According to the Platform for Better Oral Health, oral diseases and oral conditions are the most prevalent non-communicable (or chronic) diseases in Europe. They impact people throughout their life course, with higher prevalence and worse outcomes among vulnerable populations.

In fact, caring for oral and dental health at every stage of life is even more essential for people with congenital bleeding disorders. If left untreated, this patient population can experience significant bleeds in the mouth, resulting in increased complications in their dental treatments. Many patients and treating dentists fear each other, often due to a lack of education on both parts.

Taking adequate steps towards good oral hygiene, then, can be a life-changer for people with bleeding disorders to avoid the risk of undergoing complex and invasive dental procedures. All too often, we hear about serious bleeding complications in the mouth. How can patients do that?

We asked Prof Alison Dougall, Professor and Consultant in Dental Science from Ireland and a longstanding friend of the EHC, to collect her advice for maintaining a healthy smile over the years. Here are some of her top tips:

  • Brush your teeth twice a day, especially before you go to bed, and use fluoride toothpaste to avoid cavities!
  • If your gums are bleeding, visit a hygienist to get them checked out, as you may be developing gingivitis or gum disease.
  • Limit your sugars and fizzy drinks in between meal times to avoid cavities and thinning of tooth enamel.
  • Visit your dentist at least once a year so you can catch problems early and avoid extensive treatment, or getting toothache.
  • If you are playing a contact sport, wear a mouth guard to avoid trauma to the teeth.
  • If you are a smoker, check your mouth regularly and visit your dentist if you have an ulcer that doesn’t heal after 2 weeks – mouth cancer is on the increase, especially in younger people.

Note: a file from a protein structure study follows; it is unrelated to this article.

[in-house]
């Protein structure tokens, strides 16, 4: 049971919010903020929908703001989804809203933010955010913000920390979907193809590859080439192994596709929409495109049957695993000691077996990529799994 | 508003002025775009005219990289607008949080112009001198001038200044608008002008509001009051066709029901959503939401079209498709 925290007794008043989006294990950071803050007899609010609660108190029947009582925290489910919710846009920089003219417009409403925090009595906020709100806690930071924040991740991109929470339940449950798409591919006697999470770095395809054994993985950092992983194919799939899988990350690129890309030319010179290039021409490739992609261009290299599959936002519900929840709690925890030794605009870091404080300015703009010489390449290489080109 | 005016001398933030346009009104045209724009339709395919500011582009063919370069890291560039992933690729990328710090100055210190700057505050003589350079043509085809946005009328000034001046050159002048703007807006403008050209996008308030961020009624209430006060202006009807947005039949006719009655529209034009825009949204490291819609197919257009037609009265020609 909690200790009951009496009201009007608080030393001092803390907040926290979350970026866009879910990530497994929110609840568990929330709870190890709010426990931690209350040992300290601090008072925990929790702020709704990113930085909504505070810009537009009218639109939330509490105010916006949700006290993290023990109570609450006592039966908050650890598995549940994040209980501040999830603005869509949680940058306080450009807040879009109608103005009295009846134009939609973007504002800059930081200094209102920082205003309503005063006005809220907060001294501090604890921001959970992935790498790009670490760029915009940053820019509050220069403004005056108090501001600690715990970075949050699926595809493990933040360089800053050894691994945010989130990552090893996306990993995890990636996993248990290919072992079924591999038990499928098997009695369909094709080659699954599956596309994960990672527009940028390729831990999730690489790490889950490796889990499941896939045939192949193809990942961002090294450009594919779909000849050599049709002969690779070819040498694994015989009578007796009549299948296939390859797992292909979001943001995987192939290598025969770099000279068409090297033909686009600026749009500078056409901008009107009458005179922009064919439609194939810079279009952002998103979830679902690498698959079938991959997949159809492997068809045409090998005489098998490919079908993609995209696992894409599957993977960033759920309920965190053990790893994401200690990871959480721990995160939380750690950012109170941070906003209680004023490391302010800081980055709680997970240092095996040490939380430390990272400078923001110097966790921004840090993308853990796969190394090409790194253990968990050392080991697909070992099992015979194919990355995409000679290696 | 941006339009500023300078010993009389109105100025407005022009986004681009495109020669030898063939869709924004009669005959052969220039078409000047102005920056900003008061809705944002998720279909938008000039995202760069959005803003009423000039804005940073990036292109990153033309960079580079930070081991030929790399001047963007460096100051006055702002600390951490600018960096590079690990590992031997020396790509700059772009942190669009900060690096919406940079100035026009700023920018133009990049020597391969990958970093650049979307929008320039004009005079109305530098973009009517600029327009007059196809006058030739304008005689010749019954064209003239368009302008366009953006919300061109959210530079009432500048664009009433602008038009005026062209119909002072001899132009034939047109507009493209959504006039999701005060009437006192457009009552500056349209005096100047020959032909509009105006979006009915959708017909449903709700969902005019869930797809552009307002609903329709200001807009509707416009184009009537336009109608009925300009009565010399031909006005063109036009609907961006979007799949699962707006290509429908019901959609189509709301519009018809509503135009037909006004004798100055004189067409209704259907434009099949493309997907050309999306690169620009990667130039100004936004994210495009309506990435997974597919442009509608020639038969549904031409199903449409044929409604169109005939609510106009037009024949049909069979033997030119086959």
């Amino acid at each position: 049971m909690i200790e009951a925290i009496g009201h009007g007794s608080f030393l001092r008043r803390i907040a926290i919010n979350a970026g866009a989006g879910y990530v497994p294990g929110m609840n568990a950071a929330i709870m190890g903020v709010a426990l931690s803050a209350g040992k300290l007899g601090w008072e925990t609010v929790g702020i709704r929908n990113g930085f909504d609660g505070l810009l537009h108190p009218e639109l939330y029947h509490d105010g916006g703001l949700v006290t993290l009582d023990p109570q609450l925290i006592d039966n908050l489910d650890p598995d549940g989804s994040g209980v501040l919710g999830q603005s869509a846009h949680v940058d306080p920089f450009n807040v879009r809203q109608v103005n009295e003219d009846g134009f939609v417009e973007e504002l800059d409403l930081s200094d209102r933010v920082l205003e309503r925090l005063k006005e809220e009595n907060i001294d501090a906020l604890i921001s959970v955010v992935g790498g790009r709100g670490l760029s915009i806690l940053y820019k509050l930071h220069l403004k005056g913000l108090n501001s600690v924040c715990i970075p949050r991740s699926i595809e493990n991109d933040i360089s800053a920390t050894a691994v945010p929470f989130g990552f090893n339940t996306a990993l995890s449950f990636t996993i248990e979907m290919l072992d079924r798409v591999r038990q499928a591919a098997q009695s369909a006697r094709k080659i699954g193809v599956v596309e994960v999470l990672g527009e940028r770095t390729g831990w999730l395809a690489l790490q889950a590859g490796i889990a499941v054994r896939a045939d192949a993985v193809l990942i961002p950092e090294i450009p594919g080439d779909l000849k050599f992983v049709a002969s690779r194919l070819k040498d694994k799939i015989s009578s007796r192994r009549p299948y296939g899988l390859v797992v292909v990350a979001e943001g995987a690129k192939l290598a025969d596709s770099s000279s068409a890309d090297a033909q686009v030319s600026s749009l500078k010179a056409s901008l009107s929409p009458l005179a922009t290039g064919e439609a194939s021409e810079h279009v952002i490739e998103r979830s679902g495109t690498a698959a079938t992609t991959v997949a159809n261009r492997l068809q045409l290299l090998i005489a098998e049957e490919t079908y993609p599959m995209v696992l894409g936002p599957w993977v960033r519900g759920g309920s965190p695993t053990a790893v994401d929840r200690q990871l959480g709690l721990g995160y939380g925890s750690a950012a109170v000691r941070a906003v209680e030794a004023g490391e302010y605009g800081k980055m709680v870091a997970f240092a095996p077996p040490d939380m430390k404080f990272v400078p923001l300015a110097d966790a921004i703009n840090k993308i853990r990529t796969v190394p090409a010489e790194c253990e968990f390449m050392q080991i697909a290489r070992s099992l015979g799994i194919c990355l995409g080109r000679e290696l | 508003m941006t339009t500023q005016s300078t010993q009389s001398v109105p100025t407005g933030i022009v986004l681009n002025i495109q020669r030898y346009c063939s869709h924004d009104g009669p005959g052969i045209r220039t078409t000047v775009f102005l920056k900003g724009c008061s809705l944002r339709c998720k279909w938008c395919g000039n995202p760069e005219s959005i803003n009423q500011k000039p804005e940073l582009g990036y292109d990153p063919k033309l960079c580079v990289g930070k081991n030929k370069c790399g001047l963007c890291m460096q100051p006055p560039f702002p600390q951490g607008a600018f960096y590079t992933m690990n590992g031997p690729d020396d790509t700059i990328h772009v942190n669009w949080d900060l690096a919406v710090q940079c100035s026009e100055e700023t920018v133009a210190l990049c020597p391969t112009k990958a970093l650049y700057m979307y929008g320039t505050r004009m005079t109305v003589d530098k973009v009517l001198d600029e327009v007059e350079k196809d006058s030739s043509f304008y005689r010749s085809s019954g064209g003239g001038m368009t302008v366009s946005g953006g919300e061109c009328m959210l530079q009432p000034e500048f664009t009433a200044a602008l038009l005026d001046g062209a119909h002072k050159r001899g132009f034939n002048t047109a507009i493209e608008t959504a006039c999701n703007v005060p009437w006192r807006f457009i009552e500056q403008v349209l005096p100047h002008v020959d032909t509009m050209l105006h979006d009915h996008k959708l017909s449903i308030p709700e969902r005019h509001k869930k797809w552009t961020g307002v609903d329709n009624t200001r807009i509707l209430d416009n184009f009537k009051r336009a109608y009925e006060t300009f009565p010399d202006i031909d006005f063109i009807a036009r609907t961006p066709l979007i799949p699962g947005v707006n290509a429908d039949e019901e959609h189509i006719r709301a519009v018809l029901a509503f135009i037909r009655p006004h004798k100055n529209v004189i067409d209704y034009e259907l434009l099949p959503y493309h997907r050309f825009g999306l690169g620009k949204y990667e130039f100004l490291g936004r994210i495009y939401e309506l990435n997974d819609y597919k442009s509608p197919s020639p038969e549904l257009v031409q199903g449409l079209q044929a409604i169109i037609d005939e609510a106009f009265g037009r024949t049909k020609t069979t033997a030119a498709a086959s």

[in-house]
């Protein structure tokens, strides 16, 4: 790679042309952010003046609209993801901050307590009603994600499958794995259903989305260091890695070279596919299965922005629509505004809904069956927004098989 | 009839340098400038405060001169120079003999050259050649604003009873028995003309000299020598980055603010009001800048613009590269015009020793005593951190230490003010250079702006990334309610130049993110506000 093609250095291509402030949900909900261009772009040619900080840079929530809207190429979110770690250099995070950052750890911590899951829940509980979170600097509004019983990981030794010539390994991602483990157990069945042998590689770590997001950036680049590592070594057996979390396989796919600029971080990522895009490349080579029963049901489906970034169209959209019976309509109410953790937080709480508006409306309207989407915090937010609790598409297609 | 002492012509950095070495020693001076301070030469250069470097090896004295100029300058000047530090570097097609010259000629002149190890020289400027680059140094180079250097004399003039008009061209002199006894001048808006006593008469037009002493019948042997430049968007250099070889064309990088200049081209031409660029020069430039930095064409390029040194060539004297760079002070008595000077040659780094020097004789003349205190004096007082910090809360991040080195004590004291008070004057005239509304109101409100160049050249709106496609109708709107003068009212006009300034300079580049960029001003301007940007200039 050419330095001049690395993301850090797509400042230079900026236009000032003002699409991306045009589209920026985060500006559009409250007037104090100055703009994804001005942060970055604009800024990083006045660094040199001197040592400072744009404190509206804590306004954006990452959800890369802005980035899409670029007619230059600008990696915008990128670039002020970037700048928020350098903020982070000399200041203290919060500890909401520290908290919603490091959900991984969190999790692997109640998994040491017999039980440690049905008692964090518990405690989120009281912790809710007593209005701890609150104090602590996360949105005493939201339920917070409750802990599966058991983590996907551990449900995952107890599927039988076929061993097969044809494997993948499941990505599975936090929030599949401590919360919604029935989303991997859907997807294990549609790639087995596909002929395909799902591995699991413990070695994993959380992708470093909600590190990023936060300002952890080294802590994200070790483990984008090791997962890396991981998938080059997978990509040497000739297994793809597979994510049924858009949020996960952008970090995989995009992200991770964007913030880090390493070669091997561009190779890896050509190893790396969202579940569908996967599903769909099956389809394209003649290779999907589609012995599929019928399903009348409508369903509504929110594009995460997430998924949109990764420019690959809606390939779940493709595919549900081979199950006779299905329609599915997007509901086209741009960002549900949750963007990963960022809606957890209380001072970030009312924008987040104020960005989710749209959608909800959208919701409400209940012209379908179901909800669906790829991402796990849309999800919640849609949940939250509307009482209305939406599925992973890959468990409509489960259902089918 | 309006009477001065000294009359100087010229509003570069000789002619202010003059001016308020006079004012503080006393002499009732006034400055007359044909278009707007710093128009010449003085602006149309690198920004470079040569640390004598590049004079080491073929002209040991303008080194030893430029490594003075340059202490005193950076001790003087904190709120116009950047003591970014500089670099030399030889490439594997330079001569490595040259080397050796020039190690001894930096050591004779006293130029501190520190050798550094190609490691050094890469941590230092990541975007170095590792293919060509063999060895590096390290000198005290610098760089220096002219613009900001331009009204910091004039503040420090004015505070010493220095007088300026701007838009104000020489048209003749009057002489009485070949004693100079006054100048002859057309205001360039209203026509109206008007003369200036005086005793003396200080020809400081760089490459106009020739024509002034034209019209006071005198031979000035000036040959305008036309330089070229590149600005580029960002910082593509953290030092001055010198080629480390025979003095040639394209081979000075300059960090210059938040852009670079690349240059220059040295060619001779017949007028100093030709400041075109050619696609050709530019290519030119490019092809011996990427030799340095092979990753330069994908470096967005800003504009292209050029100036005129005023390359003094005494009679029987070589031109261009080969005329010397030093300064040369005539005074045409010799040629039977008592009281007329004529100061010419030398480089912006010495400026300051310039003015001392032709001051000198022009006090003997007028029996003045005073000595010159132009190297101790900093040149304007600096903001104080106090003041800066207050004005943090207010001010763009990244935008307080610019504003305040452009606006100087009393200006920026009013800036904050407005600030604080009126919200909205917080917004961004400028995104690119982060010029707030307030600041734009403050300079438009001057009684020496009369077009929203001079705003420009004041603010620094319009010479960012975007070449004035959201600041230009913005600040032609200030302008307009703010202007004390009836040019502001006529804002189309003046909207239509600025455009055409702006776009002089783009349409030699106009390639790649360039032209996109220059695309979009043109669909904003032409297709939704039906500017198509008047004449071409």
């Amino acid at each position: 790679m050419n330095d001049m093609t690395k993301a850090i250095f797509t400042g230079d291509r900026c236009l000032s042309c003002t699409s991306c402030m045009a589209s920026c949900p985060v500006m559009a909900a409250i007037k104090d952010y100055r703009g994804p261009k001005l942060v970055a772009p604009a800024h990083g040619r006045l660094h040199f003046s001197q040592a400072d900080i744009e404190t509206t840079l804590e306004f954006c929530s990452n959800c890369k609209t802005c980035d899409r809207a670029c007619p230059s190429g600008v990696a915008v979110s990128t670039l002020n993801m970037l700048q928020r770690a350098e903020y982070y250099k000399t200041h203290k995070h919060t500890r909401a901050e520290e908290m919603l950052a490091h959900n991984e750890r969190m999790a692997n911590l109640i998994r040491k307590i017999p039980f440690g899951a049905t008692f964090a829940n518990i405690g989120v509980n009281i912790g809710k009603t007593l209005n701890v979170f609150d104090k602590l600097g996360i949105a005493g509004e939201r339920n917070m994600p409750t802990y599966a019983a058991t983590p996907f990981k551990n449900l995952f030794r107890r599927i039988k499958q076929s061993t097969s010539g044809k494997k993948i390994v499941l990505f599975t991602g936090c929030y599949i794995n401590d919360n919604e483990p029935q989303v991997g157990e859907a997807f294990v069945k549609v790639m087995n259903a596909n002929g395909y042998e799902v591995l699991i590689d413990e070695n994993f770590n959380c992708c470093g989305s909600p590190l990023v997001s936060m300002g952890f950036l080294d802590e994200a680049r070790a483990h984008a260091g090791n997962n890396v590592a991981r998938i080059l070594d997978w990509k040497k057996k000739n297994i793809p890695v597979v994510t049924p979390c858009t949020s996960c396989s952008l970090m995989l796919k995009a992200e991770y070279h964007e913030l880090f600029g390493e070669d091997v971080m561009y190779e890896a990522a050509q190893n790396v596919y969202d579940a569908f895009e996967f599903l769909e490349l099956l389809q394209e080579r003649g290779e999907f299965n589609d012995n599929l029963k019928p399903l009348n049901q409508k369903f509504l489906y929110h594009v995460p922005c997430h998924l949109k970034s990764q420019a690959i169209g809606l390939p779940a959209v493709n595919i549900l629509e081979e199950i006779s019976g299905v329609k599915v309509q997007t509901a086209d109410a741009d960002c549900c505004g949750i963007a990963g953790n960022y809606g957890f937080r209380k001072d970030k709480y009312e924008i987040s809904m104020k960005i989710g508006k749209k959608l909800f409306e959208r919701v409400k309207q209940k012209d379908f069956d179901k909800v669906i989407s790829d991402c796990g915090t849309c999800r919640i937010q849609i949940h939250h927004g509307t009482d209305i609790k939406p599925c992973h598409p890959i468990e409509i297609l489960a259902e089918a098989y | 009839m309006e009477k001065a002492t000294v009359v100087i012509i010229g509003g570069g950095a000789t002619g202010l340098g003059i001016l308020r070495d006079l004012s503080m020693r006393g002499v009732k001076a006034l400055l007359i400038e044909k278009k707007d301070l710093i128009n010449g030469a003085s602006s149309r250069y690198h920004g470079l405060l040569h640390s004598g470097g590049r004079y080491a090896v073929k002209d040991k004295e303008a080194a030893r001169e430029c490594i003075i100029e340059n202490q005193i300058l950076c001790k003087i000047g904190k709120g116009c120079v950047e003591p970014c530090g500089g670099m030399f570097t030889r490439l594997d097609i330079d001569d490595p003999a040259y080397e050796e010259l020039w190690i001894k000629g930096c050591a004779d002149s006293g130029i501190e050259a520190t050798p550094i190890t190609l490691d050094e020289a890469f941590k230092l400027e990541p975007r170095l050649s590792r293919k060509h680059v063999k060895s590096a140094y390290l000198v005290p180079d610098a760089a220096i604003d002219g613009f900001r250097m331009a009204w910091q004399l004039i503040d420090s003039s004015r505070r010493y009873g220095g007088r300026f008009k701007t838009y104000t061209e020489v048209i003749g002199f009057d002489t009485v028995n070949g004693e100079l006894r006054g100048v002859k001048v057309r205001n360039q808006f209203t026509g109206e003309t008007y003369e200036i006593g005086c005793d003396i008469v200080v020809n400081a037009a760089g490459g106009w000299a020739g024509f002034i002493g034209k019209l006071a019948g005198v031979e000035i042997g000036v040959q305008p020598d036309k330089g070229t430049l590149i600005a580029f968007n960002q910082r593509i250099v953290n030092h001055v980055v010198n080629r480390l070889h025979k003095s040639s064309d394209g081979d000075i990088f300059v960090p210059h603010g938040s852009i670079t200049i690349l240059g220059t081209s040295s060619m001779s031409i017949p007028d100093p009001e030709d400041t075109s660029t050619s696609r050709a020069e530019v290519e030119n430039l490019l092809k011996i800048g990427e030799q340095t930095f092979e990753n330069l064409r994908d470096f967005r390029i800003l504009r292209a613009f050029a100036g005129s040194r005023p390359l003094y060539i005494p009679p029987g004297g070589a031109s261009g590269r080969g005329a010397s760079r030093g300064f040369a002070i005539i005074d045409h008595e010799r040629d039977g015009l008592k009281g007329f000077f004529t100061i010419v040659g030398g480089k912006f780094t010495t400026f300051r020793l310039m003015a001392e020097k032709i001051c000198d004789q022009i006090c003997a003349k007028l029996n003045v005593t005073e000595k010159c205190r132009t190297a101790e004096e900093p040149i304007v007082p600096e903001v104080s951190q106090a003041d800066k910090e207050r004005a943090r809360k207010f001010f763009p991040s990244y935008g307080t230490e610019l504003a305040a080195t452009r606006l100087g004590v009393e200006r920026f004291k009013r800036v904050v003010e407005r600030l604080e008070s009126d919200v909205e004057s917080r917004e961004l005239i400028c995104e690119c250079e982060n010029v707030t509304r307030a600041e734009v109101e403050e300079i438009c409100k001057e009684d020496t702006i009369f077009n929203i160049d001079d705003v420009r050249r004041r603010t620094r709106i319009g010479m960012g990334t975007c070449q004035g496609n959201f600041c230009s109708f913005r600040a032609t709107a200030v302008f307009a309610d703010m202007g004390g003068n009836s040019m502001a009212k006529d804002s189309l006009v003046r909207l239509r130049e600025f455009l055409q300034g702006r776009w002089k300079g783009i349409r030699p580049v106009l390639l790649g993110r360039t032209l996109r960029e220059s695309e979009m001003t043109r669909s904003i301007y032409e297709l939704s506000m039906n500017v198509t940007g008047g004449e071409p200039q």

• Children should always visit the dentist before their first birthday to check for signs of early decay or developmental tooth defects.

If completely quitting sugar is too hard, how can the damage be reduced?

  • Eat sugar during meal time as dessert but NOT an hour later.
  • Make sure we have saliva flowing when we are having sugar.
  • Use fluoride toothpaste twice a day.
  • At the end of the meal, chew gum for 10-15 minutes or eat something containing alkaline (e.g., cheese or grapes).

For more detailed advice see our resource about ‘Eating sugar’.

What if EHC were to make a protocol for dental care for people with inhibitors (relevant for other groups of patients, too)? How does French cheese come into the picture? Read more in our resource about ‘Oral hygiene’.

Is orthodontics at all an option for people with bleeding disorders? Find out more about braces and dental implants in our resource about ‘Orthodontics’.

Who is currently at the biggest risk of dental problems? Spoiler: no, it’s not children. The way people are ageing nowadays poses different problems than a broken denture. Check out our resource about ‘Ageing and dental care’.

In case you experience pain or other issues with oral health, please contact your dentist and haemotologist. 

Don’t hesitate to reach out to the EHC if you require any other information.